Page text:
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From hikes to historical sites, you’ll certainly find no shortage of things to do in Phoenix.
If you’re craving clear skies, then it’s probably time to book a trip to Phoenix. Nicknamed “The Valley of the Sun,” the city experiences about 3,870 hours of sunshine each year, securing its place as one of the sunniest metropolitan areas in the world. You don’t have to travel far to reach number one on that list, either. Yuma, Arizona, located just three hours from Phoenix, has secured the top spot. And if tons of sun isn’t exactly your idea of a good time, don’t worry. There are plenty of things to do in Phoenix that don’t involve spending time outdoors. Below, we’ll walk you through some of the most popular attractions in the city. Whether you’re looking for something fun, something weird, or something to do with the kids, we’ve got you covered.
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Check out the list below before booking your trip. We’ve researched the best of what Phoenix has to offer so that you don’t have to!
The Desert Botanical Garden in Phoenix is one of the most famous attractions in all of Arizona. Spanning over 140 acres, it contains over 50,000 plants on display, including 485 rare and endangered species.
In addition to its exhibits, the garden offers hands-on, instructional workshops for kids and adults. These specialized classes are designed to help individuals pursue an active interest in their environment. Family nature walks and activities are also offered year-round. Other onsite attractions include a garden shop and a full-service restaurant.
The garden also grants access to the Sonoran Desert Nature Loop Trail, which provides fantastic views of the surrounding mountains. The trail operates as an exhibit, lined with desert plants that the native population once relied on for food, medicine, and building materials. Hikers will also encounter cultural examples of Tohono O’odham, Western Apache, and Hispanic households during the trek.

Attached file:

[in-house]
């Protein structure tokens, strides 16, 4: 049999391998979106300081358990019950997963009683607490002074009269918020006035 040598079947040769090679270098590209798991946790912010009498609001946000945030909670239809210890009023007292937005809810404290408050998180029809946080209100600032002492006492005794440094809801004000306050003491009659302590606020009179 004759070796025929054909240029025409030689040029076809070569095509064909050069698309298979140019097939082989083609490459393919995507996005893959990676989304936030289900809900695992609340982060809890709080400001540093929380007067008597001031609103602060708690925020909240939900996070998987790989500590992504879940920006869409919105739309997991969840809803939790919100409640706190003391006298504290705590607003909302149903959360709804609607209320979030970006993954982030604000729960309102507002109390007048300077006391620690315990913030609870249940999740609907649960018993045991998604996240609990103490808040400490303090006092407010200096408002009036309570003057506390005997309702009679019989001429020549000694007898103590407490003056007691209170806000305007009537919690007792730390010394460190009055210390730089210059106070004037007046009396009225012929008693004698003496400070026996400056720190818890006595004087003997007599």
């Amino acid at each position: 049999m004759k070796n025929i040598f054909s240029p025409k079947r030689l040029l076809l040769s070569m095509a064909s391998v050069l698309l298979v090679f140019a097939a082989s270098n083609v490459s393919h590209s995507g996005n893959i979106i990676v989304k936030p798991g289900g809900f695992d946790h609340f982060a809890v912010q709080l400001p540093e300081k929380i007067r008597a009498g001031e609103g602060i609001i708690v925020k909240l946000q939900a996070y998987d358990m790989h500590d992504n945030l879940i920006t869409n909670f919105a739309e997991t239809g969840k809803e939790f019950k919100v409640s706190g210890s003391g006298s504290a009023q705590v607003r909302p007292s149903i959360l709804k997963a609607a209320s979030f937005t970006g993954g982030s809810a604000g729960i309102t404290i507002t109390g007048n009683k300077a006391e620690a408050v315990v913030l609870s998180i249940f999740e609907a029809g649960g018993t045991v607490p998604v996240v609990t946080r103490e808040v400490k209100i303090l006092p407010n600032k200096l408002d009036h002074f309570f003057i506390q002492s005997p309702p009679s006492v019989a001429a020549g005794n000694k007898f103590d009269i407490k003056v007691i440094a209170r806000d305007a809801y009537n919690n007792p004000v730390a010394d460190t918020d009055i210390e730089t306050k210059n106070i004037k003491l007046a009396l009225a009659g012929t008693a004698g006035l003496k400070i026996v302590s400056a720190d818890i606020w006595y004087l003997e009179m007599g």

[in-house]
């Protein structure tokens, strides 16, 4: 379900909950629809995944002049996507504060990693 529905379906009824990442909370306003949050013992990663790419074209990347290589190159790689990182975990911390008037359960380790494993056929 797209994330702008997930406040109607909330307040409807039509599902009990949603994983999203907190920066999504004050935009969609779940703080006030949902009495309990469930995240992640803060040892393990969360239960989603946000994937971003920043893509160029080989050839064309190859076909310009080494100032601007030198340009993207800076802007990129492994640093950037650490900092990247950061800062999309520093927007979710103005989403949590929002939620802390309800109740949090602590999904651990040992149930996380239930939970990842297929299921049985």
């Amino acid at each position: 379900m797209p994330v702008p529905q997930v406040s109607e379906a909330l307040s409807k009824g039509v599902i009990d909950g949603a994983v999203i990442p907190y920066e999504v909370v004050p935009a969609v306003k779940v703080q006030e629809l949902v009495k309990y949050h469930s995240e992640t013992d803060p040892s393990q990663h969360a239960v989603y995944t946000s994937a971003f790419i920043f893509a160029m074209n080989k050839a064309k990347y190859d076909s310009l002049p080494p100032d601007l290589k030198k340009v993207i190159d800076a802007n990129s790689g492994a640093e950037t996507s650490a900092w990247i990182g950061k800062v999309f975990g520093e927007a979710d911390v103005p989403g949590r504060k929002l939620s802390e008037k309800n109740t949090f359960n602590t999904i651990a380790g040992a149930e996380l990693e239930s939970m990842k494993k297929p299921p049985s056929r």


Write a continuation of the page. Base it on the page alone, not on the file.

Don’t forget to check out the Butterfly Pavillion before you go, either. The 3,200-square-foot open-air structure contains thousands of butterflies for visitors to interact with. It also contains a water feature, garden plantings, and some nursery space that’s worth checking out.
Address: 1201 N. Galvin Parkway, Phoenix, AZ
If you’re looking to get out of the sun, look no further than the Phoenix Art Museum. In addition to its climate-controlled interior, the museum presents over 20,000 works, making it the largest art museum in the southwestern United States.
Its nine collecting areas house historic items, contemporary pieces, and photographs, along with artwork representing American, Latin America, Asian, European, and indigenous cultures.
The museum also hosts a series of events throughout the year. Lectures, workshops, films, and performances help provide a more immersive and hands-on environment for visitors hanging around the museum.
Address: 1625 North Central Avenue, Phoenix, AZ
South Mountain Park contains over 16,000 acres, making it one of the largest municipally managed parks in the nation. Once inside, you’ll find three mountain ranges, the Ma Ha Tauk, Gila, and Guadalupe, and over 50 miles of trails for hiking, horseback riding, and mountain biking.
Keep an eye out for some “rock art” during your trek. The area is home to thousands of petroglyphs left behind by the ancient Hohokam people.
Dobbins Lookout is another popular destination within the park. At 2,330 feet, it remains the highest point in the area available to the public. Visitors can hike to the top or make their way up by car for unobstructed, panoramic views of the Valley.
There’s also a hidden attraction down below. Located in the foothills of South Mountain Park is Mystery Castle, a sprawling 18-room, three-story structure. The home was built by Boyce Luther Gulley back in the 1930s, who had relocated to Phoenix after getting diagnosed with tuberculosis. His daughter, Mary Lou Gulley, inherited the property after his death and continued to “share” the home by giving guided tours of the castle up until she passed in 2010.
Address: 10919 S. Central Avenue, Phoenix, Arizona
The Enchanted Island Amusement Park has a little bit of something for everyone, from kids’ carousels to bumper boats, thrill rides, and more. There’s also an entire section dedicated to toddlers, so parents traveling with small kids don’t need to worry about running out of things to do. If it’s really hot out, you can always start off at the Splash Zone, which was specifically designed with this age group in mind.